I rubbed my hands together and blew into my palms, warming them in preparation for this long-awaited greeting. I quickly took off my sweater and raincoat, I wanted to feel my daughter against my skin! “Tiblet,” as they called her, (meaning: Let Her Be Greater), was brought to us by her caretaker. The woman placed our baby in my husband’s arms. He, then, placed her in mine. I said, through tears, “She’s perfect!”

I meant that!

Okay, some might argue that Tiblet was actually small for her suggested 10-months of age. She was malnourished and clearly ill with heavy cough and congestion, watery eyes, and diarrhea symptomatic of parasites. Tiblet did not smell of baby powder and sweet-scented lotion. She was not clean from a fresh bath and dressed in the finest of clothes. She had been layered into several pieces of mismatched garments (most of them size 3 months), keeping her warm in the bone-chilling air.

This tiny stranger stared at my face for several minutes. Then, as if she realized her parents had finally arrived, my daughter rested her head on my shoulder and quietly nodded off to sleep. I recall, even through my own exhaustion, feeling a sense of complete and total happiness.

It’s been over one-year since we brought our little Ethiopian princess home. Now two, she is a loving and feminine force in our home. I had gone to Ethiopia to help an orphaned baby girl. In the process, she has opened up my eyes to the greatness I possess within, the greatness we all possess within. The meaning of her name was divinely inspired, I believe.

Tiblet’s delivery breathed the message: Let Her Be Greater, into my soul.

My children are from different parts of the world. They are of different race, color, and culture. Some might call us a “multi-cultural” family. I guess that’s true. Yet, in our minds, we’re simply a family. We love one another, look after one another, teach one another, and bring out the best in each other.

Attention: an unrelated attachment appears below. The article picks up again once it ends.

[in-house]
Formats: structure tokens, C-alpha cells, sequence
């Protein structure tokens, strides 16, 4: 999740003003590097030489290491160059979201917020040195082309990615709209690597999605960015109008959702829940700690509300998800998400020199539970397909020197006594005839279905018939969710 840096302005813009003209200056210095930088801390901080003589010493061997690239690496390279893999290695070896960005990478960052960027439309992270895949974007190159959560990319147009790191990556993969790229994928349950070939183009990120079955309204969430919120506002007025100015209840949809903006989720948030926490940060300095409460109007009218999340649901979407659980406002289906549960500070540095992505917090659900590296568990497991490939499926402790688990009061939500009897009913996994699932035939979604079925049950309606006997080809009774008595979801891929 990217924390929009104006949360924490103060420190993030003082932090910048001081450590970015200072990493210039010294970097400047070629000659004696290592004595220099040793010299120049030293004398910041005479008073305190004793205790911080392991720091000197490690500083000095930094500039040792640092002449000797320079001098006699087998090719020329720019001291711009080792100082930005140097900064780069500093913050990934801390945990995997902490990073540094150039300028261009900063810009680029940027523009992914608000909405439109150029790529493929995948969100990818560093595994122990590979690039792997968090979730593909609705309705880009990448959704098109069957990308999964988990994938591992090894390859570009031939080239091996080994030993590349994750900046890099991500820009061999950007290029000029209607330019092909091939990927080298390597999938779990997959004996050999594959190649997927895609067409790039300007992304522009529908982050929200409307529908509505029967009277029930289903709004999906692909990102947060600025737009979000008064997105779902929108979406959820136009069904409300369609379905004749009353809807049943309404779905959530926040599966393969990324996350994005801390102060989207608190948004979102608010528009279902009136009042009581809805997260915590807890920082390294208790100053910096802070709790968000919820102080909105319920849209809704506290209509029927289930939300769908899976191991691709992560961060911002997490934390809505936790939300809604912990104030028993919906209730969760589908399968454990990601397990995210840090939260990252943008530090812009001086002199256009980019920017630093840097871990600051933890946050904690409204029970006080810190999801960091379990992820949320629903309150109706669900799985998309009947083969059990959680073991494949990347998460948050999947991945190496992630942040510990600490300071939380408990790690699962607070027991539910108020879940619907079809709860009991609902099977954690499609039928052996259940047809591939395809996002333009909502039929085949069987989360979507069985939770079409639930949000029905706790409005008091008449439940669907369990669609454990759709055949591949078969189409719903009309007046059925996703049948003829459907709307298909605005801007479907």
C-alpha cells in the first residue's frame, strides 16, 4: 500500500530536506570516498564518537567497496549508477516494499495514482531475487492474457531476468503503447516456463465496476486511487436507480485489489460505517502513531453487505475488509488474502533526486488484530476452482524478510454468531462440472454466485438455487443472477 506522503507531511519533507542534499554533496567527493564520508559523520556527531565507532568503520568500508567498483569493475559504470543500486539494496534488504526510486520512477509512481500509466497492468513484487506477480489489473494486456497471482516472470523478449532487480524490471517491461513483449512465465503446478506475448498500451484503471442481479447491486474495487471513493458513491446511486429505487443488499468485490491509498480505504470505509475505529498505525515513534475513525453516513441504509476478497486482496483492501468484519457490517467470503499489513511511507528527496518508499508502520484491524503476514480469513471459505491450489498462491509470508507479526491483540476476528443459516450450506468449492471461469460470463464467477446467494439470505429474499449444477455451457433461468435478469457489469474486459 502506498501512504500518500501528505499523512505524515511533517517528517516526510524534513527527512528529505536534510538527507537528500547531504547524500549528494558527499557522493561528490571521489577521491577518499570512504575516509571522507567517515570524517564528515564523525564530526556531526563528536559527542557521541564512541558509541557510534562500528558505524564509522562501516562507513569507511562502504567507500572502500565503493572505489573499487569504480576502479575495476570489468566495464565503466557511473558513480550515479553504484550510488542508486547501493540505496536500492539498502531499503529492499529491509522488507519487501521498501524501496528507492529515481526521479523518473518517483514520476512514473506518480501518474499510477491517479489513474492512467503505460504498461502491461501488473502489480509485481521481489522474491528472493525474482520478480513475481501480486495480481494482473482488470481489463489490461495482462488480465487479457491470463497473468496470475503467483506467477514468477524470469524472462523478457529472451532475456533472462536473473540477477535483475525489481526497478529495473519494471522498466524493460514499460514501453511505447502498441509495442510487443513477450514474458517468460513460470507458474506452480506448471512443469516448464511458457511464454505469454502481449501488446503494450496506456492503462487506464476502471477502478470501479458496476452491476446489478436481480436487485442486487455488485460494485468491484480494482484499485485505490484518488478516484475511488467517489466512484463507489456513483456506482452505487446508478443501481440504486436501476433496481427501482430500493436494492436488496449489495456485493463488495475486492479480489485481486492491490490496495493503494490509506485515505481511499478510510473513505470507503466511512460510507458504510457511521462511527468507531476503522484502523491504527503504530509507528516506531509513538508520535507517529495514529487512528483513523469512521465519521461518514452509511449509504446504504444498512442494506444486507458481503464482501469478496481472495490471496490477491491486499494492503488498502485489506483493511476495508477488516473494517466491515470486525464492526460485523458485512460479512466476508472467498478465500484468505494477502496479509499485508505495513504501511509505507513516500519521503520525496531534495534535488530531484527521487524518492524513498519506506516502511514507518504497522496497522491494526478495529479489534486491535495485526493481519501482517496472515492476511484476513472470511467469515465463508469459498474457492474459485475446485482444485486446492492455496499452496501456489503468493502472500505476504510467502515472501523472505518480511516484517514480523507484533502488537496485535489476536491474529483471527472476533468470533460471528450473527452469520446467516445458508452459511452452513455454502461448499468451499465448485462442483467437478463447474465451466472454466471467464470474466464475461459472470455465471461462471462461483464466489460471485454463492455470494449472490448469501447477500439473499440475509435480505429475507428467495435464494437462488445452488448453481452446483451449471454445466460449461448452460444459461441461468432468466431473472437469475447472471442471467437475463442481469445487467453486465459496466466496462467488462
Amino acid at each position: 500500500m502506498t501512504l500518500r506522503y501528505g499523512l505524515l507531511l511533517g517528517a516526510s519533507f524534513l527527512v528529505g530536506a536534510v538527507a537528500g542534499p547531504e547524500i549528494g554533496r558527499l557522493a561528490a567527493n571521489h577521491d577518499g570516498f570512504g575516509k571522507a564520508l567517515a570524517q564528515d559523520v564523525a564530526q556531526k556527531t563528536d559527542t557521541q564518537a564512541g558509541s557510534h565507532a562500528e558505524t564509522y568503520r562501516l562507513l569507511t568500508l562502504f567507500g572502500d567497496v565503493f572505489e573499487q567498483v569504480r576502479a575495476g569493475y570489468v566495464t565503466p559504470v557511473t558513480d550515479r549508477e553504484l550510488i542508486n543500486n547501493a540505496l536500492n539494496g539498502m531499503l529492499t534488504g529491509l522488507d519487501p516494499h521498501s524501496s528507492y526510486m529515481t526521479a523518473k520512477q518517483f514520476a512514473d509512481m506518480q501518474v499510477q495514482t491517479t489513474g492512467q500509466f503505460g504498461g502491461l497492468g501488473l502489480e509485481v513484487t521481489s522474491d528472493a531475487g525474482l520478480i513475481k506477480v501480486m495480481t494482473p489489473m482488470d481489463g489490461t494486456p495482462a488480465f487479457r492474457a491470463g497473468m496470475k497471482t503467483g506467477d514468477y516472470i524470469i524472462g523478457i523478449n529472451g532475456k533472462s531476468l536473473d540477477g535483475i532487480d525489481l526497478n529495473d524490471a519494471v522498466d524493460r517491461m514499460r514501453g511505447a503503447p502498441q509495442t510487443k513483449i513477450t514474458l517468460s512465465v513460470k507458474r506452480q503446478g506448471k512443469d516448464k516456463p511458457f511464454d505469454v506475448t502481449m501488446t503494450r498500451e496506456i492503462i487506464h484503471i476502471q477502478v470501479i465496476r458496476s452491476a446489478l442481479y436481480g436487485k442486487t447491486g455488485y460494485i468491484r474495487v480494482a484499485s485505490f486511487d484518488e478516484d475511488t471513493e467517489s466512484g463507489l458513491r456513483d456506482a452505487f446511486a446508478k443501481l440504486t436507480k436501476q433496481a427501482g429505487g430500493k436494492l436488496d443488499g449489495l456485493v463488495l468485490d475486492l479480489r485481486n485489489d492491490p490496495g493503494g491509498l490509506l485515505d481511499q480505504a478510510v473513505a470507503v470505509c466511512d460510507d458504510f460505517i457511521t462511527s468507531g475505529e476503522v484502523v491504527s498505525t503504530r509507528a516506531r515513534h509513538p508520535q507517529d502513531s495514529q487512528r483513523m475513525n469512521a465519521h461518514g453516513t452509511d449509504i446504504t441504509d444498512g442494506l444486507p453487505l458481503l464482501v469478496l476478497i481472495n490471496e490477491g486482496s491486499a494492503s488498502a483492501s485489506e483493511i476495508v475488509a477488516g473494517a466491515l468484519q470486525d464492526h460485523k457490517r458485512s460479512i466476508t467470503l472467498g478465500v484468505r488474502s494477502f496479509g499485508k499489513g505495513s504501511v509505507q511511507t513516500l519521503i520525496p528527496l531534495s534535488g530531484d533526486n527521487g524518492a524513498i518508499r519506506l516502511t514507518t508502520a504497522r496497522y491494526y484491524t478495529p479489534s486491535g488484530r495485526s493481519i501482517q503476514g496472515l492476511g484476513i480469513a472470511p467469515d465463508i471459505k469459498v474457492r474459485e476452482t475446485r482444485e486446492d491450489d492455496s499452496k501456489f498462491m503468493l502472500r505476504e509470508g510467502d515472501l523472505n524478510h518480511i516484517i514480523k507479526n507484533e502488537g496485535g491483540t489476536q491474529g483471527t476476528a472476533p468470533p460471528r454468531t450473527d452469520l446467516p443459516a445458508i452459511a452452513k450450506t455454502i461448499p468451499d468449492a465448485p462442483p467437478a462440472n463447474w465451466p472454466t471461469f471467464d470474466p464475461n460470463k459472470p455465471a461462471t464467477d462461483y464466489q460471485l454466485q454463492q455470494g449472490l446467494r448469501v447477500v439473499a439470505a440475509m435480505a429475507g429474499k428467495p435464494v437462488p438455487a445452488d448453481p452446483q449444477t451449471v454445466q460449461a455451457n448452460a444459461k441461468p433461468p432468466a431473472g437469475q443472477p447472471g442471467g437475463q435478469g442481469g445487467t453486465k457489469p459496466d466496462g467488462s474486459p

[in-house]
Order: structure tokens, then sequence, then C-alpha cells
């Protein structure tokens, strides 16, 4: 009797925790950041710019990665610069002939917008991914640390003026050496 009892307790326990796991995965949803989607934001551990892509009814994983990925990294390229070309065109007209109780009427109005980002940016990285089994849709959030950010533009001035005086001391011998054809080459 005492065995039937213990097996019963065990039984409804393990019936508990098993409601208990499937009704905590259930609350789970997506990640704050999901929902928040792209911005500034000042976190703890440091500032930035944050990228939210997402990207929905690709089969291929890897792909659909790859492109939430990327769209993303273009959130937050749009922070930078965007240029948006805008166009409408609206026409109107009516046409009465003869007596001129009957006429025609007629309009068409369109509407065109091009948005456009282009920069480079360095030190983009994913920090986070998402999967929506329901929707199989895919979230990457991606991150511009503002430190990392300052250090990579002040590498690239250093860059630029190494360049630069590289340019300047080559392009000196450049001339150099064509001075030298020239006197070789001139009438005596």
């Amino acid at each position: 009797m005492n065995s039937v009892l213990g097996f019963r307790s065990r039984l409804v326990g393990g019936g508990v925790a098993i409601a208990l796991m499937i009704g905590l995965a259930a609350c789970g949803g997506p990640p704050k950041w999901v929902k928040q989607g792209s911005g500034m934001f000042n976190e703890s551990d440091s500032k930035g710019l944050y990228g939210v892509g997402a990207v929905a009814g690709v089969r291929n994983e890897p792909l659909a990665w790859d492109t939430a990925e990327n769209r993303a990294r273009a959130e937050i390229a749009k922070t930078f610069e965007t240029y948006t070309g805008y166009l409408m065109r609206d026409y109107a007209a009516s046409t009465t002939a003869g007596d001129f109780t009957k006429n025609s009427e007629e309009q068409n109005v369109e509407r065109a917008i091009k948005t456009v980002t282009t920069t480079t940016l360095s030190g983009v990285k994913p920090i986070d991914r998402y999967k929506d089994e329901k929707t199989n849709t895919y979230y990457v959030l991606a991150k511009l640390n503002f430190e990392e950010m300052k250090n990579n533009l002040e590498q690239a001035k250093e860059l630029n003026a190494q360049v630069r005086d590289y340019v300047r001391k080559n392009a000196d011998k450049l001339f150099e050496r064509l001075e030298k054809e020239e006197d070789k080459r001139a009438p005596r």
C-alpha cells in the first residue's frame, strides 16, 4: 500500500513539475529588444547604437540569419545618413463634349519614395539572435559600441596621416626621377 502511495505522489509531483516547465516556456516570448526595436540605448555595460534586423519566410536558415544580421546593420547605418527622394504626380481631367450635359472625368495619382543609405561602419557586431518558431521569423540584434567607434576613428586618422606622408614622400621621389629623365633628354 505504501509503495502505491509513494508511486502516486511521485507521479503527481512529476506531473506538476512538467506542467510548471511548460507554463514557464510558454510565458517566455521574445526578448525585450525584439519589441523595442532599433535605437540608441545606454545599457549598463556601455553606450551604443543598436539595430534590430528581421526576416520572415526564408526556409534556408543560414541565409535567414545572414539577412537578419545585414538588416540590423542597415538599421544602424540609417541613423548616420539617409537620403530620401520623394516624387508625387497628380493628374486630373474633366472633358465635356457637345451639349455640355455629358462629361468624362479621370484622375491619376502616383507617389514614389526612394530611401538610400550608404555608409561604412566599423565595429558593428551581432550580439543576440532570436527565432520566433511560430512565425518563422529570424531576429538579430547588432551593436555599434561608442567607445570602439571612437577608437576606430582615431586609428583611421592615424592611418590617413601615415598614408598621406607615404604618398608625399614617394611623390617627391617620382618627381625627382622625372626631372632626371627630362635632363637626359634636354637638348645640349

As a mother, when I do turn on the television, it seems that the world is very different outside of our home. Governments gunning down their own, countries using threatening tones, people damning each other because of differences, perceived or real. Political elections where dirty laundry is welcomed and not put in a hamper where it belongs. People creating lines of division, over fear, over an unwillingness to listen, to understand, to let down the walls and let love in.

Oh, if the world could only experience the beautiful blueprint of adoption! The working manuscript of family that is created, not solely through biology or nationality, but completely out of love. If society could only adopt this type of attitude, well, the world really would be a better place.

Yes, I have delivered three children. They are the most incredible people I know. They are the greatest contribution I could ever make to this world.

I watch them, together, and I believe in peace. It manifests itself right before my eyes!

Delivering my children has taught me the power of forgiveness, the power of pure joy, and the power of authentic & divinely inspired living. Perhaps, I could have learned these lessons on my own, but I highly doubt that. I was waiting on three little messengers, so happy they finally arrived!